Although it is beginning to show its age, the 2020 Lexus GX460 has managed to stay relevant and even desirable among midsize premium sport utility vehicles.
The GX460 comes from the luxury brand of Toyota, with all the expectations of quality and durability that entails. But unlike most other new SUVs in its class, it is an older design that harks back to the days when most SUVs were built like pickup trucks, with body-on-frame construction.
Though Lexus also produces crossover SUVs, which have unit-body construction like conventional sedans, it has stuck with the truck-like architecture for both of its top-line models: the GX460 and the LX570.
With that, it is out of sync with the avalanche of crossover SUVs in every price class that are taking over the market in the United States. Yet the LX460 is not alone. There still are quite a few truck-based SUVs struggling against the crossover onslaught.
The basic design has roots in the depths of the Great Depression when manufacturers started building tall station wagon-style vehicles dubbed Carryalls or Suburbans. Chevrolet’s Suburban made its debut 85 years ago, in 1935.
Modern SUVs came along in the latter part of the 20th century with vehicles like the Jeep Cherokee and Wagoneer, and what became the most popular of its genre, the Ford Explorer, which made its debut in 1990 and soon became a best seller. Over the years, it alternated between a truck-based SUV and a unit body crossover and also provided the basis for the Lincoln Navigator.
The first clue that the Lexus GX460 is no longer a fully realized modern SUV comes when you give the turn signal lever a brief click, expecting the three flashes of the lights to indicate a lane change — a longstanding feature on European cars and now nearly universal. There’s no response. You have to click the lever all the way and then turn it off after you change lanes.
Then there’s the lane departure warning, another safety feature especially aimed at inattentive driving. However, the GX460’s system does not include an assist feature to steer the wandering vehicle back in its lane.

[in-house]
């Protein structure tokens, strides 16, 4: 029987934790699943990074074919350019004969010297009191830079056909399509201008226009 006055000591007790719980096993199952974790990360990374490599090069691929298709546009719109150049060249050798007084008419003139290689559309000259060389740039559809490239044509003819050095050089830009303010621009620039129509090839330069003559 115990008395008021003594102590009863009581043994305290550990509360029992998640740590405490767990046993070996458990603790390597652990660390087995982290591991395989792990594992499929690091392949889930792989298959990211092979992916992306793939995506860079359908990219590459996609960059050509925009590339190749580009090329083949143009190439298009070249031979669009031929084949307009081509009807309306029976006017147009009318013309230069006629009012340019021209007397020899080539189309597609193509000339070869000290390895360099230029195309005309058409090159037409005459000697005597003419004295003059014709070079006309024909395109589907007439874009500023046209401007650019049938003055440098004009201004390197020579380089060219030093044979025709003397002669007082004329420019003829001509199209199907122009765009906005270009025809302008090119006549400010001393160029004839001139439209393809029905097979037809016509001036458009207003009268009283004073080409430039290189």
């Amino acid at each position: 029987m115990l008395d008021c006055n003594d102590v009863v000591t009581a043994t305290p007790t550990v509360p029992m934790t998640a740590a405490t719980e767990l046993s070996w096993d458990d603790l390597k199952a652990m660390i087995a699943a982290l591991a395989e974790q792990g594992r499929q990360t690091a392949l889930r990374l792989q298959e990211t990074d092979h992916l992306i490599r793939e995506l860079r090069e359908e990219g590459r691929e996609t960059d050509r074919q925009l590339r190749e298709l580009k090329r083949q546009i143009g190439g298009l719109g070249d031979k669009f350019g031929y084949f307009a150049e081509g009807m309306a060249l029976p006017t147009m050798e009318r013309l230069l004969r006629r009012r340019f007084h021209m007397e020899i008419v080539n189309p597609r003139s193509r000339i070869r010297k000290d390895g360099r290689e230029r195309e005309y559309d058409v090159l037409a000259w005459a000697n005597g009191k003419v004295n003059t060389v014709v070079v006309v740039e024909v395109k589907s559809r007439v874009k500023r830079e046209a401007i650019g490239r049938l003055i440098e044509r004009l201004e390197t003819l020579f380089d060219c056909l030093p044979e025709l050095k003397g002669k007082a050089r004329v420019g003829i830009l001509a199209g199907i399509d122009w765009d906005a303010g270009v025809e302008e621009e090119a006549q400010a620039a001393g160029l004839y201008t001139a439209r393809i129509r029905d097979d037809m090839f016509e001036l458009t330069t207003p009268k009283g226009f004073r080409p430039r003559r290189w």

Then there’s the so-called “refrigerator door.” Instead of the ubiquitous tail gate that opens overhead, the GX460 has a side-swinging door—not unlike the original Honda CR-V in the 1990s — that opens on the left side. Anyone loading cargo on the street has to stand in traffic. You could also argue that the 4.6-liter V8 engine with 301 hp and 329 lb-ft torque is also something of a relic in an age of powerful, turbocharged, small displacement engines. But there’s nothing like the Lexus V8’s surging, silky power, delivered to all four wheels through an unobtrusive six-speed automatic transmission.
On or off the road, the GX460 is never out of breath or lacks power for the task at hand. It is a comfortable, serene highway cruiser with capable handling on curving roads, as well as one of the few vehicles of its size with a reputation for capability to negotiate serious off-road terrain.
Despite the fact that the Lexus GX460 last had a complete redesign a decade ago, it has kept up on safety equipment, off-road capability and luxury amenities. There are three rows of seats. On the tested GX40, there were captain’s chairs in the second row for a total of six-passenger seating. Mostly, owners likely will leave the tiny third-row seats folded flat to expand the stingy cargo space of 12 cubic feet. But to use the seats you must remove a big, clumsy cargo cover shade and re-install it.
With the third row folded, there’s 47 cubic feet of space and, if you also fold the second row, a total of 65 cubic feet.
No surprise, the 2020 GX460 has most of the equipment and features any customer would expect of a modern luxury SUV with a base price of $65,290, including the destination charge. And, as equipped for this review, an as-tested price of $71,240.
There’s automatic emergency braking with pedestrian detection, blind-spot warning with rear cross-traffic alert; automatic headlight high beams; radar adaptive cruise control; headlight washers; LED lighting for headlights, fog lights, running lights and brake lights, intuitive parking assist, auto-leveling rear air suspension and trailer sway control.
On the amenities list, there’s plenty of posh luxury items that include power everything, perforated, heated and cooled leather upholstery, and a rear entertainment system, among others.
- Model: 2020 Lexus GX460 Luxury four-door sport utility vehicle.
- Engine: 4.6-liter V8; 301 hp, 329 lb-ft torque.
- Transmission: Six-speed automatic with full-time four-wheel drive.
- Overall length: 16 feet.
- Height: 6 feet 2 inches.
- EPA/SAE passenger/cargo volume: 129/12 cubic feet. (47, 65)
- Weight: 5,260 pounds.
- Towing capability: 6,500 pounds.
- EPA city/highway/combined fuel consumption: 15/19/16 mpg.
- Base price, including destination charge: $65,290.
- Price as tested: $71,240.
Disclaimer: The manufacturer provided the vehicle used to conduct this test drive and review.
Photos (c) Lexus